First appearing on our screens on New Year’s Day, the BBC One drama serial McMafia arrived accompanied by anticipation and expectation. Following a Christmas TV programme saturated with the relentless broadcasting of over-watched American films and generic festive specials, McMafia promised to be the next cult watch.
Inspired by the non-fiction book, McMafia: A Journey Through the Global Criminal Underworld (2008), by journalist Misha Glenny, the screenplay focuses heavily on Glenny’s specialist subjects of global organized crime and cybersecurity. The action surrounds Alex Godman, the British-raised son of a Russian mafia boss, and follows his increasingly entangled path as he is sucked into a world that he believed to have escaped through his English boarding school education and legitimate reputation in London’s financial sector.
However, when his investment fund comes under threat, Alex is thrown into a network of moneymaking crime that the mafia spreads to all corners of the globe. This promises for a rich multiplicity of filming location and we are not disappointed. From Tel Aviv to Mumbai, the director James Watkins plunges the viewer into an array of diverse settings. Yet this open map is amazingly reduced to the length of one of Alex’s “business flights”, or to a few rapid taps on a keyboard by a close-knit network of global hackers.
With convincing performances from Aleksey Serebryakov and Maria Shukshina, playing Alex’s parents who were driven from Russia by a rival family, the first episode holds promise in its exiting action and foreboding tone. However, the series fails to maintain this intoxicating tension due to the disappointing lack of complexity in the protagonist’s motivations and in James Norton’s performance. A plea of avenging his uncle’s death as the reason for Alex’s quickly assumed involvement in the murky underworld is far from convincing as their supposedly “close” relationship is at best suppressed in the opening scenes. Then, following the straight-laced businessman’s tumble into the dangerous sphere of torturous murder and human trafficking, there is a distinct lack of conviction in his new position. As one who seemingly influences and incites extreme violence, whilst deceiving his colleagues and inviting his morally driven fiancée to dinner parties with criminals, James Norton fails in portraying a believable character with well-rounded complexities that one would expect from an educated young man entering a whirlpool of corruption.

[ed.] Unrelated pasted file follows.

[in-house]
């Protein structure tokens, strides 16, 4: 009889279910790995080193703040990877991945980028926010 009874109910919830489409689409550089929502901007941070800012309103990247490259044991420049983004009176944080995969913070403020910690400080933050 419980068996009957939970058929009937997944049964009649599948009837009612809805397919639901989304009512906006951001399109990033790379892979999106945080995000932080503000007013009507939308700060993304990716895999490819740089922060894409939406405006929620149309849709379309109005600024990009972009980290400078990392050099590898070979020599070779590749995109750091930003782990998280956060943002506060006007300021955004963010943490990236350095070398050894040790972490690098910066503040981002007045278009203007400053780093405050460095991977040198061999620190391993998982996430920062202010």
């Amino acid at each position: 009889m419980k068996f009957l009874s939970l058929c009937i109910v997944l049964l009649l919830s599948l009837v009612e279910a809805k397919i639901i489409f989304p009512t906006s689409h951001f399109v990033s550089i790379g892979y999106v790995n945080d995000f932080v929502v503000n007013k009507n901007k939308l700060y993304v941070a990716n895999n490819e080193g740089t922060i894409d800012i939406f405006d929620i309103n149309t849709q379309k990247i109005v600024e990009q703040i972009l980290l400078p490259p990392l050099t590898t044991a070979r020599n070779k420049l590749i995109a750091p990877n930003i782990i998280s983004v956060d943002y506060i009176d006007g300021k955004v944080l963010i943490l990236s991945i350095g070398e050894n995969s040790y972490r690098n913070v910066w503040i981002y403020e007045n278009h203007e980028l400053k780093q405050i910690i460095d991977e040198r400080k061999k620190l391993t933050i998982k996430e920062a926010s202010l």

Perhaps this one-dimensional acting is a rehearsal for his widely rumoured gig as the next 007 agent. However, the cold James-Bond-like performance comes as a disappointment from the first big BBC drama of 2018. Following a spectacular and gripping depiction of the global criminal web in The Night Manager, the award-winning serial of 2016, the lack of the foundations of fictionally imagined characters that John le Carré provided as inspiration for David Farr’s adaptation, is gratingly stark. With the end of McMafia still to come, we can only wait in hope that it can be saved, but much like the ruthless nature of the plot, salvation seems too distant a prospect.
Image: Kloniwotski via Wikimedia Commons.
One reply on “McMafia”
I wonder if we have watched the same show. Maybe a careful rewatch of all the episodes would be advisable before writing such a shallow review…